A day in the life of a poll worker: Mid-term election November 6, 2018

by Connie Caldwell

We arrive at the big front doors of our precinct, the Museum of Natural History on campus before 6 am.  It’s dark. We’re a team of seven. There’s much to prepare and we must be ready for voters by 7.

I help with whatever I can: with Kathryn, the “ballot lady,” setting up cardboard voting booths on the long tables and distributing pens in the voting booths; with Paul, plugging in and powering up the EVIDs (Electronic Voter Identification).

“The other” Mike places the necessary signs outside and around the room. Carina sets up her ballot scanners. Ashley, the assistant clerk, helps everyone. At 6:40 I ask Mike, the clerk, what else I can do.

There’s nothing right now, so I take this opportunity to eat some of the breakfast I had brought with me. I’m back by 6:50. I take my seat at my EVID and quickly review, again, the steps in my manual for checking in a voter.

Now it’s 7. Yes, there’s a line of young people waiting!

We begin. After the first few voters I’m finding it easy and fun. I enjoy greeting each one, and so many of them are first-time voters.

Quite often I have to send someone to the Clerk’s table for a change of address or other issue. Some have to be directed to another polling place.

The fact that the Phillips Center next door is also a polling place is causing some confusion. It’s not obvious, when approaching from outside, that there are two different polling locations. People show up at one place when they should be at the other, and sometimes they’ve already stood in line for a long time.

Later, I think maybe it would have helped to have someone check their voter registration cards when they approach the lines. Maybe I will suggest that for next time.

We keep our line moving. Occasionally there’s a break and I can stand up and walk around for a minute or two.

I choose the 11 am lunch half-hour. Jeff brings in sandwiches (lucky me) and we eat quickly in the small break room. I’m super-hungry and shaky but I can only eat half a sandwich. They’re big. Then I’m back at my station.

One young woman who comes to check in asks how I am. That’s when I realize I’ve already been doing this for six hours. And there are six more to go.

But I can do this. I must do this. At times during the afternoon I feel a bit woozy, sometimes shivery. It’s cold in the room but I think my shivers are not just from the cold. A couple of times I ask the voter in front of me to wait a few seconds while I get a sip of water.

In the thick of it I need a bathroom break. Ashley, the assistant clerk, takes over for me. I go to the break room, too, and get another bite or two of my sandwich, feeling guilty while I’m at it, but we can’t have food in the room with us.

Somewhat refreshed, I’m back at my EVID. The young people keep coming. I thank them for voting when I think of it, especially the ones whose birth date is 1999 or 2000. I know they’re voting for the first time. I love seeing their fresh young faces. It’s very encouraging. I hope they will continue to vote in the future, even if their candidates don’t win this time. I hope this means a generation of involved citizens coming up!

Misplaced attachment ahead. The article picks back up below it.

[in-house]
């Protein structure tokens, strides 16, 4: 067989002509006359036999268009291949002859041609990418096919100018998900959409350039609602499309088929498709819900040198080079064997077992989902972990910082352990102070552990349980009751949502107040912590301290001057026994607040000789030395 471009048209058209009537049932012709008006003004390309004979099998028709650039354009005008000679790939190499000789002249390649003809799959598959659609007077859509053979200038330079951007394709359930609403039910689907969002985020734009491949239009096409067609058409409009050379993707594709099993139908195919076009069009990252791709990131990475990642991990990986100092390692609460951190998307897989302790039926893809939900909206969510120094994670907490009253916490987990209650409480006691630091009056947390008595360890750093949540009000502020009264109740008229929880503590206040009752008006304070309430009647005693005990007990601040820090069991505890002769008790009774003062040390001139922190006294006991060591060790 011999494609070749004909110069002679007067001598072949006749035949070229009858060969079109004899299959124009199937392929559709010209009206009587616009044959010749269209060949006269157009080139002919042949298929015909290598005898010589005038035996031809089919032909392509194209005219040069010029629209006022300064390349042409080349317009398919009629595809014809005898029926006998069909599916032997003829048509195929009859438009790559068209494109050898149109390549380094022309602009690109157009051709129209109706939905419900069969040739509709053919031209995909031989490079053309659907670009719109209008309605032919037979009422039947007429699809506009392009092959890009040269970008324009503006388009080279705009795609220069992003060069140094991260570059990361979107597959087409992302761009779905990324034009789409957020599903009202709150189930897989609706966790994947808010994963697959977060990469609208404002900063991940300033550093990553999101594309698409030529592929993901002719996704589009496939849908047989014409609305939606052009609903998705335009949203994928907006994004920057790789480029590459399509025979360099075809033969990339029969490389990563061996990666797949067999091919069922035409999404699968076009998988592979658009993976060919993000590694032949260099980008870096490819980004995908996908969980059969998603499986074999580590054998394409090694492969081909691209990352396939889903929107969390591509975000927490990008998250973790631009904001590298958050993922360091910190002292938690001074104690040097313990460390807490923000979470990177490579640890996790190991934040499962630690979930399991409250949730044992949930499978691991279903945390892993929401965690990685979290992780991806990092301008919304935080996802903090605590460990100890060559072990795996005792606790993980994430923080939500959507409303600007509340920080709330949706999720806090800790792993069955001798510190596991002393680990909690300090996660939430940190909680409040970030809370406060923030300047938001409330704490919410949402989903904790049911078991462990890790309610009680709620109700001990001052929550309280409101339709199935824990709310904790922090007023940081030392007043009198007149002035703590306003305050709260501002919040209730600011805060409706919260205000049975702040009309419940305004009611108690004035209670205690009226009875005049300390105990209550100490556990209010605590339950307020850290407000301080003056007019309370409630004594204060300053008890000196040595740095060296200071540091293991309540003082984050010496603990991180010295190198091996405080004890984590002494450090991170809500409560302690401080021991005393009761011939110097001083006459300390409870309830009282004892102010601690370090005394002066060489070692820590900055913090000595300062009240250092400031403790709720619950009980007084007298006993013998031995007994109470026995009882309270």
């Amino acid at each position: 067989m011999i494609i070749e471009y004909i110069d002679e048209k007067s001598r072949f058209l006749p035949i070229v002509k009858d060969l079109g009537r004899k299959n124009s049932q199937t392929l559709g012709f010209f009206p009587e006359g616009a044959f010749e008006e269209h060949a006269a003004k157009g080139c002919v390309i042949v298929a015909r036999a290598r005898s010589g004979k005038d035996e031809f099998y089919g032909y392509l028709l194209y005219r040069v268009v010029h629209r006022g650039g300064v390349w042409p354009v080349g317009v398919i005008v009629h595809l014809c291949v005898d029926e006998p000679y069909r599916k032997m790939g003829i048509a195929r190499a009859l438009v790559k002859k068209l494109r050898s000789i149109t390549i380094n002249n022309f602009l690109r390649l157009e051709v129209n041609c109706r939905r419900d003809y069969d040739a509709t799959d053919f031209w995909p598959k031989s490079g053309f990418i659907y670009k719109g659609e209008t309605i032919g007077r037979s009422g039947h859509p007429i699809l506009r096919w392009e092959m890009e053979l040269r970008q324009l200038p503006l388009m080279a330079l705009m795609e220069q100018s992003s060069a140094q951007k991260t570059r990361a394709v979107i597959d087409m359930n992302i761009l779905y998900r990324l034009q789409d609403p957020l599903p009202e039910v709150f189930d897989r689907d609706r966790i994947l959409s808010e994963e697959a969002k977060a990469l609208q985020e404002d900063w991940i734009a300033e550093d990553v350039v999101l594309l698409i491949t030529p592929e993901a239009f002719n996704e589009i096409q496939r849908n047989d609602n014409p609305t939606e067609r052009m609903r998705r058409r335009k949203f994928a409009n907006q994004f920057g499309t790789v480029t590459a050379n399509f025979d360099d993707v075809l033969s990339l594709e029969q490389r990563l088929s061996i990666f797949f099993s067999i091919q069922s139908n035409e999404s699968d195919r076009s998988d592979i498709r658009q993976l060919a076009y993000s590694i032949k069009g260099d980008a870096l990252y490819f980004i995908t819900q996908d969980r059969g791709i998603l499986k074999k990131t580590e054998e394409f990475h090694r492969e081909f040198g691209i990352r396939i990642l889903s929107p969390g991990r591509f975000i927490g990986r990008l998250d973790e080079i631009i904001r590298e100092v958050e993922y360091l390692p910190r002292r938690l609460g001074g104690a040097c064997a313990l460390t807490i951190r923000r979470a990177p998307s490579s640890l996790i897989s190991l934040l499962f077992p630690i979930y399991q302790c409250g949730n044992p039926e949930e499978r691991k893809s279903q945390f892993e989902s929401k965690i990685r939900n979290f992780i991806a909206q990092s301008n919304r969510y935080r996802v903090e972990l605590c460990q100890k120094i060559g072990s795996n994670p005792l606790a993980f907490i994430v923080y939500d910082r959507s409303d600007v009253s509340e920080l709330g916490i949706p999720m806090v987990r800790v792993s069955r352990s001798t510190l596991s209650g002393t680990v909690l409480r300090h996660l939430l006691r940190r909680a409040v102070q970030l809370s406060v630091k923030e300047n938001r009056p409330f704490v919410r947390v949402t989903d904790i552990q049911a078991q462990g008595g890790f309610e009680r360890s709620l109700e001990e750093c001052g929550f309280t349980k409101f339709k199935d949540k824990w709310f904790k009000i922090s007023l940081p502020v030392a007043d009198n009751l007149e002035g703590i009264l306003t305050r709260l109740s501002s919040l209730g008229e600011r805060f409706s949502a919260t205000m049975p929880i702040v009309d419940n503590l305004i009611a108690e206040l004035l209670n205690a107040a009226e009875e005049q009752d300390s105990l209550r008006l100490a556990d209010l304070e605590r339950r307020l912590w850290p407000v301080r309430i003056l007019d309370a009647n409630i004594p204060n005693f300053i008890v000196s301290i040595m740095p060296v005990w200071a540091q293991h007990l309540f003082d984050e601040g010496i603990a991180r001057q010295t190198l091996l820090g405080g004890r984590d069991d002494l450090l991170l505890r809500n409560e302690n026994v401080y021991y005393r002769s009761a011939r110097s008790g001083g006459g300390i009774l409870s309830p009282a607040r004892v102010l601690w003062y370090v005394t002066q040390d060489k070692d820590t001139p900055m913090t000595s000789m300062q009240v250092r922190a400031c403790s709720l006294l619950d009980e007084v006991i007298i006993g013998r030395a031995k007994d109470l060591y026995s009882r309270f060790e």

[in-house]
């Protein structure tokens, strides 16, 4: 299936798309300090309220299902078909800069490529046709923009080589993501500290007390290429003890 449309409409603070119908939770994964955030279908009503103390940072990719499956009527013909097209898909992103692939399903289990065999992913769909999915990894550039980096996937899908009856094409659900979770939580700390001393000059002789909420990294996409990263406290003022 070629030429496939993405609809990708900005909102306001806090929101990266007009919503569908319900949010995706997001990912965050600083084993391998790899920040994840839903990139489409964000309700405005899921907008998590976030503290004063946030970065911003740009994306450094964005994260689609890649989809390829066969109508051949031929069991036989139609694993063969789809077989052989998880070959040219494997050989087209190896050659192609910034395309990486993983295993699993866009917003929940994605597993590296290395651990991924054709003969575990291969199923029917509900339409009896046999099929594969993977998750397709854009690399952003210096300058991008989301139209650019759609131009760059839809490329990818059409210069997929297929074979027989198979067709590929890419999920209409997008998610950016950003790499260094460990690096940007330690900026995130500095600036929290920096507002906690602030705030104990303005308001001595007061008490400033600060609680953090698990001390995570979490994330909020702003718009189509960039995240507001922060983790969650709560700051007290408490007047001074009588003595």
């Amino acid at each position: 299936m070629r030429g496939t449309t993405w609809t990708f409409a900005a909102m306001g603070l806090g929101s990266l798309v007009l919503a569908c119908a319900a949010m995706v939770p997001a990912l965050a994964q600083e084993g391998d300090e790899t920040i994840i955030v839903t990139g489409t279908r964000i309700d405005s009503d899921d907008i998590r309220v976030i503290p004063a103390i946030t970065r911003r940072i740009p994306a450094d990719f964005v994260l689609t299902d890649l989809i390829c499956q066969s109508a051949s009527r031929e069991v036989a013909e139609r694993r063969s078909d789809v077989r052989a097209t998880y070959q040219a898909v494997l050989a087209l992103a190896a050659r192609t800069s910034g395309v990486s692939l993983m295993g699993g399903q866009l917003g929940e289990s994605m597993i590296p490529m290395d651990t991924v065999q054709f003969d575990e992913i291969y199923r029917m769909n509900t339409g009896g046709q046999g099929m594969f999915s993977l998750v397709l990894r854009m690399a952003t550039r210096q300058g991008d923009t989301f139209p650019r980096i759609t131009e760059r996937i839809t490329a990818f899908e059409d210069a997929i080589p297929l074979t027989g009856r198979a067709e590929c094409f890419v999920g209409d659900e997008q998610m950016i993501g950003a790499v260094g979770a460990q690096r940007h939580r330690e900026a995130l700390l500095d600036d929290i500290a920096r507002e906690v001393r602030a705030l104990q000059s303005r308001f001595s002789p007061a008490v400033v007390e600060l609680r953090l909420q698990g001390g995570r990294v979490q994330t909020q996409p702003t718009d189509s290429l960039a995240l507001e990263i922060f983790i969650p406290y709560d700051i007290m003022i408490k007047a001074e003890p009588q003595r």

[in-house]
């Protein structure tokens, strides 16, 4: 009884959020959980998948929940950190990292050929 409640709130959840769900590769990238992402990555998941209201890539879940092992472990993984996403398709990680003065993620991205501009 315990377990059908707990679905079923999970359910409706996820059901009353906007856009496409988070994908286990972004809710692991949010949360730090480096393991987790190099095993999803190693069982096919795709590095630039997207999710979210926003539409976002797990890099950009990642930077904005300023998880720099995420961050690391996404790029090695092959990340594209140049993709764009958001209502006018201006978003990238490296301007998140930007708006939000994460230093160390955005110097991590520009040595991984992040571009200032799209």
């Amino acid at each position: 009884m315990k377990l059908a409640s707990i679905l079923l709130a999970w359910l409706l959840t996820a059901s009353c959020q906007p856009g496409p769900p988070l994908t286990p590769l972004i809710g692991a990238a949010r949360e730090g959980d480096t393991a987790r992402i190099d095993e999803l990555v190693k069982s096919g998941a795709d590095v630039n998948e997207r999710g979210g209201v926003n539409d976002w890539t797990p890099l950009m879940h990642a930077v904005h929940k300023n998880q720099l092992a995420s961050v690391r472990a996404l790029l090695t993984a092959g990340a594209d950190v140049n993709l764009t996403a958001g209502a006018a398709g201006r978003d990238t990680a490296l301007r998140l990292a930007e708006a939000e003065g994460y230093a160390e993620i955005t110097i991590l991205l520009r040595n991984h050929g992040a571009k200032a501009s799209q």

During the afternoon and evening it’s constant, no breaks at all. I’m on automatic pilot by now. Then suddenly it’s 7 pm. We did it!

By 7:10 we’ve checked in every voter. Only one young woman comes after we’ve closed. She tells us that she just got off work. It’s hard, turning her away but we have no choice. Later I wonder how many people in the long line that still snakes around the Phillips Center should have been in our line, and won’t be allowed to vote.

Now we have to wait for all the people who are still here to finish marking their long ballots before we can begin packing up and going through the process of shutting down. One young man says he has mistakenly marked two ovals on an item. He chooses to cast his ballot anyway, knowing that particular item won’t count.

Another young man has a similar issue. He chooses to re-do his entire ballot. We continue to wait.

There are two poll watchers who have been with us all day, sitting together unobtrusively in a corner and occasionally walking around the room. One of them takes pity on us and brings us food. She places a small plate of snacks on the shelf behind each of us.

All day I had been telling myself, “Well, it’s supposed to be healthy to fast occasionally.” Now that we’re done checking in voters I have time to enjoy the food the poll watcher has brought. I eat every morsel.

As soon as the last voter has finished, we begin shutting down everything and packing up. All our numbers are easily reconciled. We’ve done well. We feel like a team. By 8:45 we can go home.

My plan had been to join Jeff at the after-party at Cypress and Grove Brewery. I call Jeff. He says it’s loud and crazy there.

Well, at this point all I want is home and a beer. I head home. After feeding the cat, I settle in my rocking chair with my beer and the newspaper puzzles. It takes my brain a while to come home and settle down. As I sit there I keep looking up to greet the next person in line!

Yes, it was a long, grueling day. Would I do it again?

At mid-afternoon I would have said no. But by the end of the evening there was a feeling of camaraderie with my fellow workers, and a sense of elation, realizing what we had accomplished.

I think my elation is about all the young voters who came to us, and that we were just one of at least four precincts on campus. I’m grateful that I was stationed at this particular precinct. And yes, I just might do it again.  

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